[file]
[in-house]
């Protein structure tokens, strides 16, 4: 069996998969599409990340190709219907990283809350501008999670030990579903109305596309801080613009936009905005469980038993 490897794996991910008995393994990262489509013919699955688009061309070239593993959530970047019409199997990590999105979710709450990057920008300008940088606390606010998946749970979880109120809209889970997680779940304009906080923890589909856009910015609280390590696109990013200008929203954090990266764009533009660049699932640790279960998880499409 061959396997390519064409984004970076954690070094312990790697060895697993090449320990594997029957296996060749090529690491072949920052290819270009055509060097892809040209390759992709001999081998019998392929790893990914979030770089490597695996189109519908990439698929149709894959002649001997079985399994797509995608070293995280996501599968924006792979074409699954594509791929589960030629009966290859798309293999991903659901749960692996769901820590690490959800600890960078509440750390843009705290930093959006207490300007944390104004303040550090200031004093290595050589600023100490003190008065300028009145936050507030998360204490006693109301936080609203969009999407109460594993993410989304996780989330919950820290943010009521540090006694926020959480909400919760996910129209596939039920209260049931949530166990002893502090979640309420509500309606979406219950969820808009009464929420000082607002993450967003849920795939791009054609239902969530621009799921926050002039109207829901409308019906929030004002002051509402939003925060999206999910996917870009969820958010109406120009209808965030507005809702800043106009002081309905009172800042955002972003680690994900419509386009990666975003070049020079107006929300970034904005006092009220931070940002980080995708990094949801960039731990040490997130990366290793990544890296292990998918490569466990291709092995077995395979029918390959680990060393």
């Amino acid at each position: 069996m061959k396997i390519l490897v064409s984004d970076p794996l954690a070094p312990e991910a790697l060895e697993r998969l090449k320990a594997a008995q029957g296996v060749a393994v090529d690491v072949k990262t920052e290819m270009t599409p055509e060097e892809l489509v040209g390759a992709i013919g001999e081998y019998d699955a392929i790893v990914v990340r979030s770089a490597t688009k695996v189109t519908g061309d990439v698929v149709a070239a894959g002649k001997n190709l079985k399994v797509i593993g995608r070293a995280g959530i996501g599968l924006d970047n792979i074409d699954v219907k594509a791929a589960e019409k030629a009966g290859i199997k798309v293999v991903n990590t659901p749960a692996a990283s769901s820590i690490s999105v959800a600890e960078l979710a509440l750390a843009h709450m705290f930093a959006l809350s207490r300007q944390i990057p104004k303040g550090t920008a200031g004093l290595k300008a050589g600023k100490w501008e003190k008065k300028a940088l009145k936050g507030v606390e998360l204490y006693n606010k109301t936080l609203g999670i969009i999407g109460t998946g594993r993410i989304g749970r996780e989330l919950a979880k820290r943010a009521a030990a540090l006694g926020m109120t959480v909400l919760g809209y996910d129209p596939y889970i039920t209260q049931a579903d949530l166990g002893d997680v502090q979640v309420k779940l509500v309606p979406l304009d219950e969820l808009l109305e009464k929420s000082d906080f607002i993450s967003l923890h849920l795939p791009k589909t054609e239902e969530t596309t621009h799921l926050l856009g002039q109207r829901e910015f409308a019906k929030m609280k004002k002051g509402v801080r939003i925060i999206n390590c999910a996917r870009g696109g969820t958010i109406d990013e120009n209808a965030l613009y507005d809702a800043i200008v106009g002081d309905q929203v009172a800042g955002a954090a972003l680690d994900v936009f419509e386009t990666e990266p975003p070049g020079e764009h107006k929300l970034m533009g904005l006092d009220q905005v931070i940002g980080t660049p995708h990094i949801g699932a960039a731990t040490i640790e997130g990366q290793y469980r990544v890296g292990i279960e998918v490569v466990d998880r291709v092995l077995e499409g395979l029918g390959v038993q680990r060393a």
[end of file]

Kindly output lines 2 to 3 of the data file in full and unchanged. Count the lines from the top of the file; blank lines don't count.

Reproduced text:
């Protein structure tokens, strides 16, 4: 069996998969599409990340190709219907990283809350501008999670030990579903109305596309801080613009936009905005469980038993 490897794996991910008995393994990262489509013919699955688009061309070239593993959530970047019409199997990590999105979710709450990057920008300008940088606390606010998946749970979880109120809209889970997680779940304009906080923890589909856009910015609280390590696109990013200008929203954090990266764009533009660049699932640790279960998880499409 061959396997390519064409984004970076954690070094312990790697060895697993090449320990594997029957296996060749090529690491072949920052290819270009055509060097892809040209390759992709001999081998019998392929790893990914979030770089490597695996189109519908990439698929149709894959002649001997079985399994797509995608070293995280996501599968924006792979074409699954594509791929589960030629009966290859798309293999991903659901749960692996769901820590690490959800600890960078509440750390843009705290930093959006207490300007944390104004303040550090200031004093290595050589600023100490003190008065300028009145936050507030998360204490006693109301936080609203969009999407109460594993993410989304996780989330919950820290943010009521540090006694926020959480909400919760996910129209596939039920209260049931949530166990002893502090979640309420509500309606979406219950969820808009009464929420000082607002993450967003849920795939791009054609239902969530621009799921926050002039109207829901409308019906929030004002002051509402939003925060999206999910996917870009969820958010109406120009209808965030507005809702800043106009002081309905009172800042955002972003680690994900419509386009990666975003070049020079107006929300970034904005006092009220931070940002980080995708990094949801960039731990040490997130990366290793990544890296292990998918490569466990291709092995077995395979029918390959680990060393």
């Amino acid at each position: 069996m061959k396997i390519l490897v064409s984004d970076p794996l954690a070094p312990e991910a790697l060895e697993r998969l090449k320990a594997a008995q029957g296996v060749a393994v090529d690491v072949k990262t920052e290819m270009t599409p055509e060097e892809l489509v040209g390759a992709i013919g001999e081998y019998d699955a392929i790893v990914v990340r979030s770089a490597t688009k695996v189109t519908g061309d990439v698929v149709a070239a894959g002649k001997n190709l079985k399994v797509i593993g995608r070293a995280g959530i996501g599968l924006d970047n792979i074409d699954v219907k594509a791929a589960e019409k030629a009966g290859i199997k798309v293999v991903n990590t659901p749960a692996a990283s769901s820590i690490s999105v959800a600890e960078l979710a509440l750390a843009h709450m705290f930093a959006l809350s207490r300007q944390i990057p104004k303040g550090t920008a200031g004093l290595k300008a050589g600023k100490w501008e003190k008065k300028a940088l009145k936050g507030v606390e998360l204490y006693n606010k109301t936080l609203g999670i969009i999407g109460t998946g594993r993410i989304g749970r996780e989330l919950a979880k820290r943010a009521a030990a540090l006694g926020m109120t959480v909400l919760g809209y996910d129209p596939y889970i039920t209260q049931a579903d949530l166990g002893d997680v502090q979640v309420k779940l509500v309606p979406l304009d219950e969820l808009l109305e009464k929420s000082d906080f607002i993450s967003l923890h849920l795939p791009k589909t054609e239902e969530t596309t621009h799921l926050l856009g002039q109207r829901e910015f409308a019906k929030m609280k004002k002051g509402v801080r939003i925060i999206n390590c999910a996917r870009g696109g969820t958010i109406d990013e120009n209808a965030l613009y507005d809702a800043i200008v106009g002081d309905q929203v009172a800042g955002a954090a972003l680690d994900v936009f419509e386009t990666e990266p975003p070049g020079e764009h107006k929300l970034m533009g904005l006092d009220q905005v931070i940002g980080t660049p995708h990094i949801g699932a960039a731990t040490i640790e997130g990366q290793y469980r990544v890296g292990i279960e998918v490569v466990d998880r291709v092995l077995e499409g395979l029918g390959v038993q680990r060393a």